Continue reading “EMC Storage Integrator 3.0.1: PowerShell cmdlets for FAST VP and Metas”
Recently I had a partner/customer who was migrating a lot of SAP data from one VMAX to another VMAX and they ran into an issue they weren’t sure how to solve, well at least what the best way to solve it was. This person had a ton of data on the VMAX and more than a few TimeFinder/VP Snap point-in-time copies of each SAP volume that they used for testing/recovery or backup.
For those of you unfamiliar with VP Snap it is a rather new (introduced with 5876) method of local replication on the VMAX that leverages the space-efficiency benefits of TimeFinder/Snap but also offers the flexibility of configuration provided by TimeFinder/Clone.
Continue reading “Migrating TimeFinder/VP Snap PiT copies to another VMAX”
Quick overview, the SRDF Storage Replication Adapter for VMware SRM TechBook is an in-depth implementation guide focused on how to install, configure and manager SRDF with VMware’s vCenter Site Recovery Manager product. Overview of SRDF, the involved tools and how to perform test recovery, migrations and disaster recovery failovers.
My last hurrah with this TechBook! Since I have moved on to a new (and exciting!) role within the Open Innovation Lab in the EMC Office of the CTO it is time for me to pass on the torch of the SRM TechBook.
Anyways you can find the updated TechBook here:
Continue reading “Updated SRDF Storage Replication Adapter for VMware SRM 5.5 TechBook”
Late last week I posted a summary blog on the latest SRDF Storage Replication Adapter for VMware Site Recovery Manager here:
I detailed out the new features etc for the 5.5 release and briefly mentioned the latest release of the Virtual Storage Integrator Symmetrix SRA Utilities that helps users configure the SRDF SRA. On 10/25, we posted the latest release of the SRA Utilities, version 5.6.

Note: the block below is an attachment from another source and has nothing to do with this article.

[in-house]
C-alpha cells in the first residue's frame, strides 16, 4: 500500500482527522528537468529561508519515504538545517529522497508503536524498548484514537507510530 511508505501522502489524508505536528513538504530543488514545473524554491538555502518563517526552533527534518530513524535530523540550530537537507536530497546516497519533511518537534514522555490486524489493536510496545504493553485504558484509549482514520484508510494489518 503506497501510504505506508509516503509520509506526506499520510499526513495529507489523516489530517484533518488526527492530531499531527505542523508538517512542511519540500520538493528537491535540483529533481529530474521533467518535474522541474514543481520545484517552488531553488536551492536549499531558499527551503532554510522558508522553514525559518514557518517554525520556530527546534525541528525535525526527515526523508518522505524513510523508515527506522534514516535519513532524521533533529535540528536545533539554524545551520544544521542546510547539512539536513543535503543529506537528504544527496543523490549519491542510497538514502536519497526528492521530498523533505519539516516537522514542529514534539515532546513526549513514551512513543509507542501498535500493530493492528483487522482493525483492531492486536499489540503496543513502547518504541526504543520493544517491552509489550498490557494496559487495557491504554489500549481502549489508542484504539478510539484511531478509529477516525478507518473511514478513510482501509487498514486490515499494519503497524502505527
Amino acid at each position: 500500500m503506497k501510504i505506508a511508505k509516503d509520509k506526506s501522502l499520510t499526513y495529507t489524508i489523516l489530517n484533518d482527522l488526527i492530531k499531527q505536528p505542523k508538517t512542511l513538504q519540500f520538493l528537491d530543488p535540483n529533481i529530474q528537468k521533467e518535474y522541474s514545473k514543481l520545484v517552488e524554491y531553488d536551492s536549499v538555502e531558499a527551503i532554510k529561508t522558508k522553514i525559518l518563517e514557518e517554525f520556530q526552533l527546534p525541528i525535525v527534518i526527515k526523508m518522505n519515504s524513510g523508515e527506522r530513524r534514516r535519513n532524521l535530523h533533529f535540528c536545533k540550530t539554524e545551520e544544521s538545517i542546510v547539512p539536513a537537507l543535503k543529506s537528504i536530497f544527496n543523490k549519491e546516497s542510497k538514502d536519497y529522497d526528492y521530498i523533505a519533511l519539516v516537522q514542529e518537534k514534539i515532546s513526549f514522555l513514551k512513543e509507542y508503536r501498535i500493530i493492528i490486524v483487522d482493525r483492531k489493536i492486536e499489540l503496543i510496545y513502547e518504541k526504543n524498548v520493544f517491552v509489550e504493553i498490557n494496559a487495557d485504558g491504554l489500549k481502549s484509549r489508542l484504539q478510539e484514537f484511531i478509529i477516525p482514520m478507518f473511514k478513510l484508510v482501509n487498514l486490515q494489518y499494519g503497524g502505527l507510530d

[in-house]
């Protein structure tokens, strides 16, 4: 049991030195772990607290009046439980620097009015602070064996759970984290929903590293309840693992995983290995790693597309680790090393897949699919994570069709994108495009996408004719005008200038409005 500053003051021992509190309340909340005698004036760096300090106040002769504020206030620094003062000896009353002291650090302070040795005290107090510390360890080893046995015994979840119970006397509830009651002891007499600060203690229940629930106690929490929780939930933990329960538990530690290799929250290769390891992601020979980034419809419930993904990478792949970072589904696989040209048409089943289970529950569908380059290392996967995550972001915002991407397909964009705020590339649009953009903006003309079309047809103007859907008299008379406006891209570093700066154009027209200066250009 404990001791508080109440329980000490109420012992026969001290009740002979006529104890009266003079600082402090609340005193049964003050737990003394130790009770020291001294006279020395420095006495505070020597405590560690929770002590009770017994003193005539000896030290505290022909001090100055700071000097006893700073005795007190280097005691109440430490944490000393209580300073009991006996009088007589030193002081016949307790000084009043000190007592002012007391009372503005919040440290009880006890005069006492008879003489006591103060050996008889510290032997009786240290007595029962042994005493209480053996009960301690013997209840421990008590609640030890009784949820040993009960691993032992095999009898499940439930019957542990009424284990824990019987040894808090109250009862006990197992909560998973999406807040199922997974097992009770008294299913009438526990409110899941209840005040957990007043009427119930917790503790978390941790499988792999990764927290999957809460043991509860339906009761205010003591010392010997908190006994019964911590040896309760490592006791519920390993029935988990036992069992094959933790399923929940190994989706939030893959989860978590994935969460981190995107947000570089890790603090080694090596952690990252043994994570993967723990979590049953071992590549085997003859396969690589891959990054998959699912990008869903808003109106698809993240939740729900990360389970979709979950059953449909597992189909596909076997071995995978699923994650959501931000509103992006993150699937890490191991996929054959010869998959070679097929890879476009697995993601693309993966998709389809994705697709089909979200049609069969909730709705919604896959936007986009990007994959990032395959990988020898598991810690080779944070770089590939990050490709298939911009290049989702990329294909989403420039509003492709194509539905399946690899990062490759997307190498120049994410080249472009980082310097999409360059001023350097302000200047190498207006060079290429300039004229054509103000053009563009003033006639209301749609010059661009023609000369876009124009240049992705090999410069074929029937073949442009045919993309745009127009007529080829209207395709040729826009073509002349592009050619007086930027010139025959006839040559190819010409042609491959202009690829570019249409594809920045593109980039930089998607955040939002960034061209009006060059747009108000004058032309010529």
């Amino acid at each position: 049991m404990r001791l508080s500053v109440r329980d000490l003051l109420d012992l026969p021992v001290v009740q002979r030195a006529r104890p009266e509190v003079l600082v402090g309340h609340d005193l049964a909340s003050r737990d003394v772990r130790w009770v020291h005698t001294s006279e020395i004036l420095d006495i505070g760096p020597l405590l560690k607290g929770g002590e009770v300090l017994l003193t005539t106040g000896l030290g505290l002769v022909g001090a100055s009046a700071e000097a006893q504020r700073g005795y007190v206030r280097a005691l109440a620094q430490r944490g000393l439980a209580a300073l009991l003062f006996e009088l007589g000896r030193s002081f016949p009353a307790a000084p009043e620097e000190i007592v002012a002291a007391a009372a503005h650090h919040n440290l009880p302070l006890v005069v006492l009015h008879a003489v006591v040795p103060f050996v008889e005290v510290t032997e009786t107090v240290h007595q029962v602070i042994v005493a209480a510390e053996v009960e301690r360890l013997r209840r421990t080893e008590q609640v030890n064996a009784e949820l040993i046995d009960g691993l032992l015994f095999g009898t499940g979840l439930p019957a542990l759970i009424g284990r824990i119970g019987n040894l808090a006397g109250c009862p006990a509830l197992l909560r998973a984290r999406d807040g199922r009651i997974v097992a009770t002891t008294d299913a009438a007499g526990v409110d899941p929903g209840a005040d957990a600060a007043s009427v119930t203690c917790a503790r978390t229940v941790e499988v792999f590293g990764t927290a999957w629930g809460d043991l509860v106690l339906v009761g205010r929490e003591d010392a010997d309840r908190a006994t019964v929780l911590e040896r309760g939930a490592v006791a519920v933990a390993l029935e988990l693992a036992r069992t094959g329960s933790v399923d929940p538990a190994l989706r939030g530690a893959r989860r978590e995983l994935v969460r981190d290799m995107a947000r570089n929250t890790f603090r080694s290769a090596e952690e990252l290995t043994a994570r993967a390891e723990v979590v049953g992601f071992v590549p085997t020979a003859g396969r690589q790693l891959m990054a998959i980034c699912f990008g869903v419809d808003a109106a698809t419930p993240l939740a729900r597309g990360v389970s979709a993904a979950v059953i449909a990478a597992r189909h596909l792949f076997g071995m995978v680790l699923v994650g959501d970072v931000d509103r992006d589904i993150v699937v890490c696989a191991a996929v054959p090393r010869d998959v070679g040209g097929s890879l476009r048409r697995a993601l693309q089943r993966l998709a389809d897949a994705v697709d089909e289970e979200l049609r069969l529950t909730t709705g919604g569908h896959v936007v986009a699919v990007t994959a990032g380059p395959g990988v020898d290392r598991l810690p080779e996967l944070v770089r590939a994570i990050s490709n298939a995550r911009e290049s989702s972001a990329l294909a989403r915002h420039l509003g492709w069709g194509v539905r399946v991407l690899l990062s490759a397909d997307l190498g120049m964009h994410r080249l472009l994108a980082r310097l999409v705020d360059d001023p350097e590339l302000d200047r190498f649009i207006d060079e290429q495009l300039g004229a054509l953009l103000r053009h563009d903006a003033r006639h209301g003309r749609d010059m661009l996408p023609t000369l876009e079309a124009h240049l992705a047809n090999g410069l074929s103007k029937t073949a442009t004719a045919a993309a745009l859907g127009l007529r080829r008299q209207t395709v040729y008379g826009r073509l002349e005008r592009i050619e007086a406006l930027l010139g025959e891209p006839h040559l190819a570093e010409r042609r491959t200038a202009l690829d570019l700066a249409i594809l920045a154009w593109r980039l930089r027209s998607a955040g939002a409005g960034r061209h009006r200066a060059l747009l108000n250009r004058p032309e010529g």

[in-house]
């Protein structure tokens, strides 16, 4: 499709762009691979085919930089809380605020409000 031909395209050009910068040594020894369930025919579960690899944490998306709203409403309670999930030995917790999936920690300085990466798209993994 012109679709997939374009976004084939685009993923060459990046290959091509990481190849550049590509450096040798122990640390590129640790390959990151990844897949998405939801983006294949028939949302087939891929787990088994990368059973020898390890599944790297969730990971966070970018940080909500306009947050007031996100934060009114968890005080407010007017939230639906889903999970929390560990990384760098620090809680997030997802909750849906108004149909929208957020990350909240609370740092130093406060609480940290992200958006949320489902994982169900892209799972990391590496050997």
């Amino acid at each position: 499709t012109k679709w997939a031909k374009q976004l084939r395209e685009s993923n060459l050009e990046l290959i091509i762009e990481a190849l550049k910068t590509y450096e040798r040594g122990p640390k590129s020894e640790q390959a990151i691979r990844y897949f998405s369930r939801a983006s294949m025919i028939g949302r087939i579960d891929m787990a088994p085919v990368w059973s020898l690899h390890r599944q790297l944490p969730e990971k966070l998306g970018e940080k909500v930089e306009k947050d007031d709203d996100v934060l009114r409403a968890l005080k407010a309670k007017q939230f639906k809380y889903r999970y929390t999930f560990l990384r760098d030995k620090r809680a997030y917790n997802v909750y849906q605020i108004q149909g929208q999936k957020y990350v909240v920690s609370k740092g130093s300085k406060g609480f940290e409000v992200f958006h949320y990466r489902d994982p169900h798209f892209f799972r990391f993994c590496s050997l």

Version 5.6 of the SRA Utilities have been enhanced in tandem with the SRDF SRA to support the new features that the SRA has to offer. Most of these enhancements relate to the masking control functionality that is newly supported by the SRA.
Continue reading “Virtual Storage Integrator: Symmetrix SRA Utilities 5.6”
Today EMC posted the updated SRDF Storage Replication Adapter (SRA) 5.5 for Symmetrix VMAX arrays to their website:
It will be on VMware’s site shortly:
This adapter includes support for VMware vCenter Site Recovery Manager 5.5 (as well as “legacy” support for SRM 5.1).
Continue reading “Updated SRDF Storage Replication Adapter released for SRM 5.5”
A bit different of a topic today for me–nothing to do with VMAX! A quick post to give a shout out to a project a few of my colleagues have been working on recently namely, Jim Ruddy (@darth_ruddy) and Ed Walsh (@vEddieW).
Some of you might have read about or maybe even used the Hadoop Starter Kit 1.0 EMC put out around VMworld US earlier this year. For those of you who haven’t heard of it check out some posts here:
Continue reading “EMC Hadoop Starter Kit 2.0”